In the thick of physics

Feb. 1, 2011

In the thick of physics

J ohn Becker doesn't like to be out of the loop. In fact, that's part of the reason that he comes back to the Lab at least once a week every month even though he retired about four years ago.

"If I'm not here (at the Lab), I'm really out of it," said Becker, 74. "I'm more of a doer."

And Becker has done quite a bit during his 30-plus-year LLNL career. Born and raised in New York City, Becker is not the stereotypical New Yorker. In fact, he's quite modest when describing his work, attributing any success he's had to the plethora of excellent scientists he's had the pleasure of working with, beginning with John Fox (Becker's major professor) and including for example Brookhaven National Lab's Ernie Warburton.

Becker is an elder statesman when it comes to nuclear physics at the Laboratory. He serves as a mentor and friend to postdocs and colleagues alike.

"I can honestly say that no person (with the possible exception of my thesis adviser) has had a more profound impact on my career than John," said Lee Bernstein, who served as a postdoc and then a junior staff member and worked directly with Becker from 1994-1998. Becker also was one of the senior scientists who Bernstein did his thesis work with while at Rutgers University. "In the acknowledgements section of my thesis I said that John showed me 'the dignity in science.' "

That's where the doer part of Becker's Lab work comes in. The research he has contributed to includes: breakthrough work that provides insight into the hafnium isotope controversy; the development of the germanium radiation detector Cryo 3 for Homeland Security; measurement of the nuclear isotope thorium-229 doublet splitting; and exploration of "superdeformed" nuclei near mass 194.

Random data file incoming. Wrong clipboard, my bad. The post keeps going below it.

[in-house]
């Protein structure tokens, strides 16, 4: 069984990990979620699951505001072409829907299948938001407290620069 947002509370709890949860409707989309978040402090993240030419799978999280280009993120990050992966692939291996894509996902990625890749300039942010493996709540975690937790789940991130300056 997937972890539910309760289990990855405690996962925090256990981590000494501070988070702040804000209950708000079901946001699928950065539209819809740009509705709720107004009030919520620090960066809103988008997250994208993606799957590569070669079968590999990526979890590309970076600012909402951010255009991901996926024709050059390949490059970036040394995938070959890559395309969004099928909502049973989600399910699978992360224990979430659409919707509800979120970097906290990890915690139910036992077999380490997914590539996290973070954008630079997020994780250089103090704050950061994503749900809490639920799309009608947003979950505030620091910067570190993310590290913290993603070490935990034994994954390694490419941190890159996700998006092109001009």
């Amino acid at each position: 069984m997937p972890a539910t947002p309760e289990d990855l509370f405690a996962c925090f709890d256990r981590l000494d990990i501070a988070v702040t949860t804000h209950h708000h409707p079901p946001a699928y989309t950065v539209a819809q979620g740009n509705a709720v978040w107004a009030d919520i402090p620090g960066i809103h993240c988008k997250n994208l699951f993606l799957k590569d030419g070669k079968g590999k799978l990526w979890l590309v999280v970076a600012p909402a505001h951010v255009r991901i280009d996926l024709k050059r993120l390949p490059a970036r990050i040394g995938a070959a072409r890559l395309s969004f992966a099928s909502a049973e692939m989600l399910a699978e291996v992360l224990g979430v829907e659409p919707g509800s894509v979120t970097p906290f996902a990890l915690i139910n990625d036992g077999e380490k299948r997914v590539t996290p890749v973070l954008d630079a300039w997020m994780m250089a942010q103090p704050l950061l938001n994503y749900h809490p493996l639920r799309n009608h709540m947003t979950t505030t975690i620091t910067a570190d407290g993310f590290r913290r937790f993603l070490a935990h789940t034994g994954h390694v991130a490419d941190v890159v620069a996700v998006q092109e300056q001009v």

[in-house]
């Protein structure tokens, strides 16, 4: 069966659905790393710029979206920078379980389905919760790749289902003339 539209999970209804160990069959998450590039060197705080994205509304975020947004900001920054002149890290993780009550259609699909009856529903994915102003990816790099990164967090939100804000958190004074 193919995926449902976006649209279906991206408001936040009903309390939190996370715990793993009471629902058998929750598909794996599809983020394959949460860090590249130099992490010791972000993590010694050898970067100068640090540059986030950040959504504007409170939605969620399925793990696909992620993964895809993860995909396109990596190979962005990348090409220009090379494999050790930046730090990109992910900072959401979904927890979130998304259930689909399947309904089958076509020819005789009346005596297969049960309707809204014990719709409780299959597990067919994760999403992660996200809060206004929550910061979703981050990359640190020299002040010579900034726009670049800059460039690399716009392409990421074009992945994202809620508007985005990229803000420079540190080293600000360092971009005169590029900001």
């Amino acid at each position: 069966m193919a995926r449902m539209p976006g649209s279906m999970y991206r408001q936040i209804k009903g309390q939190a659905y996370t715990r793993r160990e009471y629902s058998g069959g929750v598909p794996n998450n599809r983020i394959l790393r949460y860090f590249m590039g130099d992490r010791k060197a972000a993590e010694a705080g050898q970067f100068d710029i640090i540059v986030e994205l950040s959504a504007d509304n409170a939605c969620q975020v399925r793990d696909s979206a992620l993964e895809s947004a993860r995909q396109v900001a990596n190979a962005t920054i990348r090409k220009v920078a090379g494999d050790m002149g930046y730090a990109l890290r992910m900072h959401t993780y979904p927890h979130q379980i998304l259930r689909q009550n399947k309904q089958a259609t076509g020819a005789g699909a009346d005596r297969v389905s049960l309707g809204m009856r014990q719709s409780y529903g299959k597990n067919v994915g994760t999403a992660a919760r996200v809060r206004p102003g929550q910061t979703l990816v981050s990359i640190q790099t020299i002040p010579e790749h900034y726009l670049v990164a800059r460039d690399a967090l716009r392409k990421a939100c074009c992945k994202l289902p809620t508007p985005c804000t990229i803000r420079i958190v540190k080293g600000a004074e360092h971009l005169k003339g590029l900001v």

Becker said his experimental work making very difficult measurements of a particular nuclear cross section -- the production of Pu-238 when a neutron interacts with Pu-239 -- in support of the Stockpile Stewardship Program is what really earned him and his LLNL and Los Alamos colleagues recognition within DOE.

"The cross section is very important to the weapons community," he said. The finding earned him and the Becker/Nelson LLNL//LANL experimental team the 2002 NNSA Defense Program Award of Excellence.

"Putting this diagnostic on a scientific footing as part of stockpile stewardship came near the end of his career at LLNL, and was truly an experimental tour-de-force," said Dennis McNabb, who met Becker as a Rutgers graduate student and continued to work with him as a postdoc.

Becker's mind moves a mile a minute when it comes to physics projects. McNabb said: "He has a habit of mentally moving around these topics very quickly, often without alerting you that he's changed topics, which has led to many amusing conversations. But somehow, over the course of a few months, you come to understand these patterns and interconnections in some sort of Zen-like way and appreciate how deep and thoughtful John is. His thoughtfulness is not only in areas of science, but extends to his personal relationships as a friend and mentor."